Early Science Education Article - Oliver Molloy
“The important thing is not to stop questioning. Curiosity has its own reason for existing.” – Albert Einstein
“I have no special talents. I am only passionately curious.” – Albert Einstein
A child’s mind is a curious one. I remember collecting all manner of natural oddities from rock pools and forest floors throughout my youth. The diversity of life amazed me from a young age and I always brought my hauls back to show my parents (who probably spent more time than they would have liked shepherding confused hermit crabs off the dining room table). All children are natural-born scientists, conducting their own experiments to make sense of the world. Many parents have discovered their children’s natural collections horded in coat pockets as evidence of our innate wonder at the natural world. Since we are all born as scientists, why do so few continue down this path in their adult lives? There is evidence to suggest that the school environment does not do enough to fulfil children’s curiosity and development. The Standards and Testing Agency released figures in 2017 showing only 1 in 4 Key Stage 2 children are performing sufficiently in science. Test results are still declining to this day. Science education has become an arduous task of learning a large, complex body of information for later regurgitation in examinations. It is no wonder children are struggling to perform. Children require the chance to experiment for themselves and work and play together to allow their curiosity to flourish. Through joining science clubs, where they are free to learn in a way that is more befitting their inquisitive minds, children can continue their studies in the sciences in a way that sharpens their enthusiasm. The Little House of Science is a science communication company based in North Kensington offering science workshops and holiday camps to children aged 4-11 years. We have a focus on discovery through experimentation and encouraging the synthesis of new ideas by advancing their cognitive abilities. Primary-aged children are often assumed to be prelogical and unable to think rationally. School science curricula are created without the now evident fact that children are incredibly intuitive. They respond to creative teaching methods with large amounts of time given over to them to learn with and from each other in groups. All our workshops involve activities, demonstrations and experiments. We aim to build on children’s catalogues of facts as well as expel any pre-held misunderstandings about the natural world. Science is not simply physics, chemistry and biology, but a way of thinking that can be applied to any field. We are born with an intrinsic understanding of the scientific method and The Little House of Science aims to foster this understanding by guiding children in replicating some of the most famous experiments conducted by the greatest minds in history in our workshops, from Galileo to Tesla, from Newton to Brunel.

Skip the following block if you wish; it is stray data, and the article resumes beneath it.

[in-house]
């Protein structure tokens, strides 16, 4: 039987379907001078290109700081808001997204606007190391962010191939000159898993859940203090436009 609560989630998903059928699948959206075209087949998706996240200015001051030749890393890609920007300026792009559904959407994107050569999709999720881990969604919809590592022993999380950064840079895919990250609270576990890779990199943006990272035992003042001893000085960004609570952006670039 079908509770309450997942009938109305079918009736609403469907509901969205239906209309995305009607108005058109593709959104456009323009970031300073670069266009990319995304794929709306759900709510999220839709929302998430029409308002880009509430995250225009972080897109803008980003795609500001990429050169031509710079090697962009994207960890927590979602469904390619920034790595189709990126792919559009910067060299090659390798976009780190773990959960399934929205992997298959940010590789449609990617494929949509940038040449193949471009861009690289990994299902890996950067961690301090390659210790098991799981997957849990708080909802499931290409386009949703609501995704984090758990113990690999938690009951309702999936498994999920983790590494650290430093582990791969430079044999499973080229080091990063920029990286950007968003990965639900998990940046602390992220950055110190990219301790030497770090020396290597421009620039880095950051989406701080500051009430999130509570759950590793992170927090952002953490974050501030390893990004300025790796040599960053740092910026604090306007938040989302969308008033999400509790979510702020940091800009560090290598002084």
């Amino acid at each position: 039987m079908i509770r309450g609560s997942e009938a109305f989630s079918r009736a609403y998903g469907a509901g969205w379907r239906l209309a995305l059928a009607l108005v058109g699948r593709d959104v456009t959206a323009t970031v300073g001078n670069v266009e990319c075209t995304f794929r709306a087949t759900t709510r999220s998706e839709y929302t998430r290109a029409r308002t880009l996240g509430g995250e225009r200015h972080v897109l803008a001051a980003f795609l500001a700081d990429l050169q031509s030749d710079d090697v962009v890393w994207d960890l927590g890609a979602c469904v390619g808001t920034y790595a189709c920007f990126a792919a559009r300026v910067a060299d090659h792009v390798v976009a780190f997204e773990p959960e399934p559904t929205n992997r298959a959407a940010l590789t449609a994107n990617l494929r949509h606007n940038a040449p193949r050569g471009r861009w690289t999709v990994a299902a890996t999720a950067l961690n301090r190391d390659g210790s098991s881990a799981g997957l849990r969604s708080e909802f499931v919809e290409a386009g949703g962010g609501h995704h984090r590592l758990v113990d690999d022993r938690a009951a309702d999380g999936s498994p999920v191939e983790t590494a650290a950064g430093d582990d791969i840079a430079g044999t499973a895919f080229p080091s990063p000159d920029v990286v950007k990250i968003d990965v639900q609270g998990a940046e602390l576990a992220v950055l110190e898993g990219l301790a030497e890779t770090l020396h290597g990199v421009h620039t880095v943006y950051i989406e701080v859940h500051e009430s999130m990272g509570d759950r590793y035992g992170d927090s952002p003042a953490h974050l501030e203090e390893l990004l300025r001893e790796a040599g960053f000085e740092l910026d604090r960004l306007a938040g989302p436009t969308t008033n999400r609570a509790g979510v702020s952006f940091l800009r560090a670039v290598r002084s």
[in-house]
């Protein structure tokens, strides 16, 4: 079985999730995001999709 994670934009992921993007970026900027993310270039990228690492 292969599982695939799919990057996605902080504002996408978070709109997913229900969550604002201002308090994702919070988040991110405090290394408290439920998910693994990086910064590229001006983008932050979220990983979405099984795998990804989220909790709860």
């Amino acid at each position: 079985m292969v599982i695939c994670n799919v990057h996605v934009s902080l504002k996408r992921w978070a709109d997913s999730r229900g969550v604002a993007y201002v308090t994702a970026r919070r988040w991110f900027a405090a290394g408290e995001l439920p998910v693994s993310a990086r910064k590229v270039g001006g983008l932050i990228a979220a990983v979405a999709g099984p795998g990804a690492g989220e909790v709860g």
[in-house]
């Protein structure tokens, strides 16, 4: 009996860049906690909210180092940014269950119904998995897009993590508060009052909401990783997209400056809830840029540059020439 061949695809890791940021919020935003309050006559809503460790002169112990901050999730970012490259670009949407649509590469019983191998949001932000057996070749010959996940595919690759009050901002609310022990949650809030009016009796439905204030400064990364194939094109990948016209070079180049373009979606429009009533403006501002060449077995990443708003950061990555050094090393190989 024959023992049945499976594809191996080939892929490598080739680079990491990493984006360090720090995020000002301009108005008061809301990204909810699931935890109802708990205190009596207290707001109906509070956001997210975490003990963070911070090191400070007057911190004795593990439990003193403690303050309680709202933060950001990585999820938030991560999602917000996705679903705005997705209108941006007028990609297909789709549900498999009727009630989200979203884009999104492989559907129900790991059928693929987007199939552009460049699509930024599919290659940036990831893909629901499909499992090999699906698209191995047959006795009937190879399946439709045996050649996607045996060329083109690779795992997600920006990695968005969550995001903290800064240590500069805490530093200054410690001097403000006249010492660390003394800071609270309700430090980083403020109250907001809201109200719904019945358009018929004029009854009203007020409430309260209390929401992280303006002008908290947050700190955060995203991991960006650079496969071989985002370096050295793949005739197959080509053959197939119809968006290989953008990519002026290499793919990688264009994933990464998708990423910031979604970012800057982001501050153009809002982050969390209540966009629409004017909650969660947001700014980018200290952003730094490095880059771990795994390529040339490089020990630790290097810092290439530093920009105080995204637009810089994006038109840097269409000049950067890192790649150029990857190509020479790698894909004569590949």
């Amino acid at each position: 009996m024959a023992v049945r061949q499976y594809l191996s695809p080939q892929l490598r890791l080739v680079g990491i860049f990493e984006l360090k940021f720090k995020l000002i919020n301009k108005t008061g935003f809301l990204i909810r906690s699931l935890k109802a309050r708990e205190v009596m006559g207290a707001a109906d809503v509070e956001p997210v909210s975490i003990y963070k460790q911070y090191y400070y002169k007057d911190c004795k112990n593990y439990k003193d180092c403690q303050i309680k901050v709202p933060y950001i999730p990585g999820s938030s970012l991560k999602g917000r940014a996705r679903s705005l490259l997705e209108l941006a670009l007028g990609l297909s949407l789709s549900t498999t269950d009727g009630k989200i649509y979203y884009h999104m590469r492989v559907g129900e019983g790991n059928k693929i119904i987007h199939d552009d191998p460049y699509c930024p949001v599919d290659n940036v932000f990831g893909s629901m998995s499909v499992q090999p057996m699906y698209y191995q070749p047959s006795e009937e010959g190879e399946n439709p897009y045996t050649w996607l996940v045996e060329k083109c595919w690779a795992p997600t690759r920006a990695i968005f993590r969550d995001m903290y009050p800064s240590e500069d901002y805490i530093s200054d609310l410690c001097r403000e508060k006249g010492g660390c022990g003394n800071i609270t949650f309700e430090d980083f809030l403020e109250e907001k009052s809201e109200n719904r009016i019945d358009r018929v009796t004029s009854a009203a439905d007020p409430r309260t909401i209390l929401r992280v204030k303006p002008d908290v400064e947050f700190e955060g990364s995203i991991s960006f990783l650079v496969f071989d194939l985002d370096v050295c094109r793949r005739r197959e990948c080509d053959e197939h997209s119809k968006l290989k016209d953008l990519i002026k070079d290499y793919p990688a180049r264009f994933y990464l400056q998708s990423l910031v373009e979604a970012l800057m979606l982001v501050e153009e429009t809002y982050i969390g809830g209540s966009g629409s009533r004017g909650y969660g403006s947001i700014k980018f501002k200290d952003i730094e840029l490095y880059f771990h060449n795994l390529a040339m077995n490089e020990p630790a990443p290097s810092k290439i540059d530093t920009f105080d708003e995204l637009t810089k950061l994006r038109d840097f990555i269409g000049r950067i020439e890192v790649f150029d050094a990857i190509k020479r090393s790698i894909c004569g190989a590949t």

Our world is a highly technological and advanced one. A knowledge of science and technology is critical for any person today. However, with 9.8 billion people living on the planet by 2050 alongside the effects of global warming (now set firmly in motion), there is a very real and urgent need for young scientific thinkers in today’s world. If we can all help to instil in this new generation a keen interest in the sciences, then the better our chances will be at mitigating the consequences of these impending hardships. Dedicated science workshops like ours focus on children’s cognitive skills to increase their problem-solving abilities. Children with strong problem-solving skills and a broad knowledge of the sciences, from astrophysics to computer coding, have bright futures ahead of them. Above all else, we strive to give young girls and boys the means to allow their curiosity in nature to grow without borders.